BCS-TC2.BR2 cells displayed important differences with the parental cells regarding gene expression patterns and increased resistance to apoptosis after exposure to different forms of stress. Accordingly, these cells might be predicted to exhibit a more malignant phenotype. To investigate this possibility, the ability of BCS-TC2.BR2 and BCS-TC2 cells to form s.c. tumors in nude mice was assessed. After 14 days of latency, tumors from BCS-TC2.BR2 cells started to grow, reaching sizes of ∼0.5–0.6 cm by 30 days after inoculation (Fig. 7) with a 100% tumor growth incidence (12 of 12). In contrast, no tumor growth was observed in animals injected with BCS-TC2 cells, in agreement with previous data (29). These findings demonstrated that the butyrate-resistant BCS-TC2.BR2 cells have a tumorigenic phenotype.

Homeostasis of the normal colonic mucosa relies on a tightly controlled balance between cell proliferation, differentiation, and apoptosis. Butyrate, an end-product of colonic fiber fermentation, is a major natural regulator of these processes (1, 3), exerting a trophic effect on nondifferentiated cells at the base of the colonic crypts while promoting differentiation and subsequently apoptosis of cells at the top of the crypts (5). However, even under normal physiological conditions, some cells can escape this regulation and become resistant to the induction of apoptosis by butyrate. Evidence of progressive inhibition of apoptosis during the adenoma-to-carcinoma progression stages supports this idea (32).

In vitro studies using different colorectal cell lines have demonstrated that butyrate is able to inhibit cell proliferation, induce cell differentiation and apoptosis, and enhance immunosurveillance and anti-inflammatory responses (6, 7, 13, 22, 33). However, the molecular bases of the chemopreventive effects of butyrate remain largely unknown. Moreover, the resistance to butyrate has been analyzed in vitro in cells from different sources, but only few actual butyrate-resistant cell lines have been established, and in some cases, these cells were found to revert their phenotype after butyrate removal (21, 22, 23, 24). Here, we describe the establishment of the butyrate-resistant BCS-TC2.BR2 cell line that was derived from a butyrate-sensitive human colon adenocarcinoma cell line (BCS-TC2; Ref. 6) through continuous culture in the presence of 2 mm butyrate.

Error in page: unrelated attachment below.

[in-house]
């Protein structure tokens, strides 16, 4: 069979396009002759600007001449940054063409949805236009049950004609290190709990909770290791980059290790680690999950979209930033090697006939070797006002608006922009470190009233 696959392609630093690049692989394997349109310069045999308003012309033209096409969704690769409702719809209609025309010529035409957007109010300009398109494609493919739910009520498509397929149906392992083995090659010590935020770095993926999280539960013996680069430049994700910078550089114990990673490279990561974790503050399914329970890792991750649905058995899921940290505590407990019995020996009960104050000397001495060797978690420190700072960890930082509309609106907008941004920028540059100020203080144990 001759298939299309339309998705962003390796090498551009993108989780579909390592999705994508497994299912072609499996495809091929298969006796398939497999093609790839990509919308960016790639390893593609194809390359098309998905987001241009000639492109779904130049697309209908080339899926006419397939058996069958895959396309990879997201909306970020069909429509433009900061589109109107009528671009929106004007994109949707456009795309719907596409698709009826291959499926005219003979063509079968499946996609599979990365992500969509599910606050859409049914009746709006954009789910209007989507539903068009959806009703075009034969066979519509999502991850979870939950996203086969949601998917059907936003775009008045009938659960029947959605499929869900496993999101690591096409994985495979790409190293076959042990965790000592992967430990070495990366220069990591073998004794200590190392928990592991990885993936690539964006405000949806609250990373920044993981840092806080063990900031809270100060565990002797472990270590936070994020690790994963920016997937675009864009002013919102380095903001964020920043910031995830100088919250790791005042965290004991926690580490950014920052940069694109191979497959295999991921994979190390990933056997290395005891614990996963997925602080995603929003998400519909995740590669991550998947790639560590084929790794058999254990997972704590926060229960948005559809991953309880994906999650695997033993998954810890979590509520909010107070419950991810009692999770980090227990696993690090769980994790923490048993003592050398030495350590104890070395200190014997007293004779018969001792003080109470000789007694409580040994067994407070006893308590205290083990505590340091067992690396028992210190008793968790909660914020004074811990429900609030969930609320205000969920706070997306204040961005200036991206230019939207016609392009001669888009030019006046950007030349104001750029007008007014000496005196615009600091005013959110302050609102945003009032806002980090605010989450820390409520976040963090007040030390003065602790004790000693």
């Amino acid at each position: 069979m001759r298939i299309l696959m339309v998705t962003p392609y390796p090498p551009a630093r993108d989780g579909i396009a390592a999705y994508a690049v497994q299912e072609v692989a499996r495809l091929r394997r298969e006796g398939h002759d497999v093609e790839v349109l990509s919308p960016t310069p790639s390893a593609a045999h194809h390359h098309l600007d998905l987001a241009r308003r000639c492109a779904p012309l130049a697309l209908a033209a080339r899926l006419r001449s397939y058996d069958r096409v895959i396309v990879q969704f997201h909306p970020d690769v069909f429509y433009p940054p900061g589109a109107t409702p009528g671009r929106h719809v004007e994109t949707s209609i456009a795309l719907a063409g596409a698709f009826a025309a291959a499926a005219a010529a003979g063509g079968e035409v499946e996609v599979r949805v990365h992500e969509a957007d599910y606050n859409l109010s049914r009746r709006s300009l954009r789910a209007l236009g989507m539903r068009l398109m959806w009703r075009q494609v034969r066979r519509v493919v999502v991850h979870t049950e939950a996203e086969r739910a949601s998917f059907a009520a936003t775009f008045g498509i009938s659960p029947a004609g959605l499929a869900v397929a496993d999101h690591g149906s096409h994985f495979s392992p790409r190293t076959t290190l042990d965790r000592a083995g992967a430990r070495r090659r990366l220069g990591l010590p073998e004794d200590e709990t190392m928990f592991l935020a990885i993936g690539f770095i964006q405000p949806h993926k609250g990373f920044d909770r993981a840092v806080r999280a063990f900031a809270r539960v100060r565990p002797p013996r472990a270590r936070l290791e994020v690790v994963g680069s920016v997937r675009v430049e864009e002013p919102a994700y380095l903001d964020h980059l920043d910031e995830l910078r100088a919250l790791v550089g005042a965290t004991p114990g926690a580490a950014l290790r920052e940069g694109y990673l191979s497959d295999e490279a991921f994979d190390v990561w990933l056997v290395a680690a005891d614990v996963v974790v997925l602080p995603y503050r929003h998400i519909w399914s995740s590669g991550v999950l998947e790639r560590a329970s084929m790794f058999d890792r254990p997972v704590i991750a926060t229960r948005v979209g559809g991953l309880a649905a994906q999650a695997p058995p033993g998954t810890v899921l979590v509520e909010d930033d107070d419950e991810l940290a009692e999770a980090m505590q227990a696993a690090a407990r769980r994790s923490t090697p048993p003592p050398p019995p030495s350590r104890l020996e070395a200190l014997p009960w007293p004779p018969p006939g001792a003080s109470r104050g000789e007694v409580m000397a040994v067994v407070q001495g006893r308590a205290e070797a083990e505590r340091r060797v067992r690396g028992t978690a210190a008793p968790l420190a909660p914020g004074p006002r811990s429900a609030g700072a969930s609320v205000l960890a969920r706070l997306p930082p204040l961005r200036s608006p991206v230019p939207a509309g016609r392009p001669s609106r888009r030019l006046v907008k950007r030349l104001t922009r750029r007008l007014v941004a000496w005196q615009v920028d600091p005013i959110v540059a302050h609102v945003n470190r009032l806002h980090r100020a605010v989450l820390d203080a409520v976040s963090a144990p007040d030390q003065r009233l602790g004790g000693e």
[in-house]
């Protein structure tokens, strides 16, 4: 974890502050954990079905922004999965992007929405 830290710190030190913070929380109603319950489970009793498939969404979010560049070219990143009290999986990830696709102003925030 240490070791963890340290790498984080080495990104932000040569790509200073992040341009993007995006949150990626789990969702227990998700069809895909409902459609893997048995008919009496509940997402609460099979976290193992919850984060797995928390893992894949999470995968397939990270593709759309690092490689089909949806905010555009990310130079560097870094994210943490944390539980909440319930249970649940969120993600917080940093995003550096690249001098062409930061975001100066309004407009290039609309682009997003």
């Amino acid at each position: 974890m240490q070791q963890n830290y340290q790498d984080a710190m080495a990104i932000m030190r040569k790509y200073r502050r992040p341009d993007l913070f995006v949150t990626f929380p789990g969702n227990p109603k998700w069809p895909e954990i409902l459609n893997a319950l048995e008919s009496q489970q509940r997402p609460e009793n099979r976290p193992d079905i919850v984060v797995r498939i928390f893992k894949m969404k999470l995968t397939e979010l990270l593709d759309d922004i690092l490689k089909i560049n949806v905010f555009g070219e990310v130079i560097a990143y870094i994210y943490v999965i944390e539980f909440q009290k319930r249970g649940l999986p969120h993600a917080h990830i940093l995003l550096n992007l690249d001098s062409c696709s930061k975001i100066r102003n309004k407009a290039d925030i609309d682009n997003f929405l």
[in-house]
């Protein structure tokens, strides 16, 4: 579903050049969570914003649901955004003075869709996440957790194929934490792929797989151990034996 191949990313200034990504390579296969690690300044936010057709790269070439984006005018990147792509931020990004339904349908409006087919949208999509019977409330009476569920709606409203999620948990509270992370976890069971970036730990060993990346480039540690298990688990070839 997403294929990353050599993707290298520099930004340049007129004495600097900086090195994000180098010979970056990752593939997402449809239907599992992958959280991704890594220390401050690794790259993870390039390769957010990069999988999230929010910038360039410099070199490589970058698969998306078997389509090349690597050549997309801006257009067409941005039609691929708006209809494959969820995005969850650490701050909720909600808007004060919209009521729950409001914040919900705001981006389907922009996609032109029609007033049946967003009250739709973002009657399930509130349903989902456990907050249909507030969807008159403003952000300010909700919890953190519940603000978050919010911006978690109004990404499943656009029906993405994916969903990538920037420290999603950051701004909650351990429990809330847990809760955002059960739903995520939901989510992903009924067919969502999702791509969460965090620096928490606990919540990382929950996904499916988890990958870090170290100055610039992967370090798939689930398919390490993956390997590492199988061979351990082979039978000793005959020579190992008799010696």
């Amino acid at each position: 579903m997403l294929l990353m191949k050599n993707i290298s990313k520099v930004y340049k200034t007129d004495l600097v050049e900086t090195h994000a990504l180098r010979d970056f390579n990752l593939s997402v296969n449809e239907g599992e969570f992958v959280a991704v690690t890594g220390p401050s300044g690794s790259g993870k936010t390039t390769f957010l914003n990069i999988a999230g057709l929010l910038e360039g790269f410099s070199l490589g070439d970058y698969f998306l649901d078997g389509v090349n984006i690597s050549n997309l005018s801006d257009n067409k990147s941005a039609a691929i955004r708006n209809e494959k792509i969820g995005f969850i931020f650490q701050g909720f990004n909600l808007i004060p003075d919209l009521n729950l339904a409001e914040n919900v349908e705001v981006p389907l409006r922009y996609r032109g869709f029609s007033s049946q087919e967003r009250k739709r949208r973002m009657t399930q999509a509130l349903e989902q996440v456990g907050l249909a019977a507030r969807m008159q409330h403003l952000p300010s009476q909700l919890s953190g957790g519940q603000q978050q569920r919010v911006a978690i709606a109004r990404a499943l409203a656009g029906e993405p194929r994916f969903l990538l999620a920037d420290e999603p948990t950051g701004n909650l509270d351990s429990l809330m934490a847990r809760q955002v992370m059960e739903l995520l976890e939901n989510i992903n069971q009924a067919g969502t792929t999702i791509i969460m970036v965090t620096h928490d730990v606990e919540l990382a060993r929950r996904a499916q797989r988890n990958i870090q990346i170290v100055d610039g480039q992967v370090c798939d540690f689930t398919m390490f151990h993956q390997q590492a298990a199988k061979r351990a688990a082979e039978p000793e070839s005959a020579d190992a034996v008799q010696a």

How can cells acquire this type of resistant phenotype? Mariadason et al.(22) have suggested a correlation between the degree of differentiation along the absorptive lineage of colonic epithelial cells and the resistance to butyrate. Caco-2 and HT29cl.19A cells, which differentiated spontaneously with time in culture, showed increased resistance to butyrate because of their enhanced ability to oxidize it, thereby decreasing its intracellular levels. Consequently, histone deacetylase was not inhibited as potently as it was in the nonresistant undifferentiated Caco-2 cells, which showed histone hyperacetylation. Our data are in accordance with this model because BCS-TC2.BR2 cells not only showed a higher degree of differentiation than did the poorly differentiated parental cells but were also able to further differentiate either with time in culture or in the presence of higher concentrations of butyrate. These cells were also able to grow under conditions of glucose deprivation probably because they can efficiently use butyrate as an alternative energy source. This hypothesis is supported by the fact that several genes linked to the glycolytic pathway were down-regulated in BCS-TC2.BR2 cells according to cDNA array analysis (Table 2). Another possible route of acquisition of the resistant phenotype is through the selection of a preexisting cell subpopulation that either spontaneously differentiated to a butyrate-oxidizing phenotype or carried permanent alterations in their genome. The selection of such a subpopulation during the establishment of BCS-TC2.BR2 cells was quite plausible, particularly because BCS-TC2 parental cells are heterogeneous and have previously allowed the selection of a tumorigenic cell subpopulation from tumors induced after s.c. coinjection into nude mice of the nontumorigenic parental cells with specific extracellular matrix components (29, 34).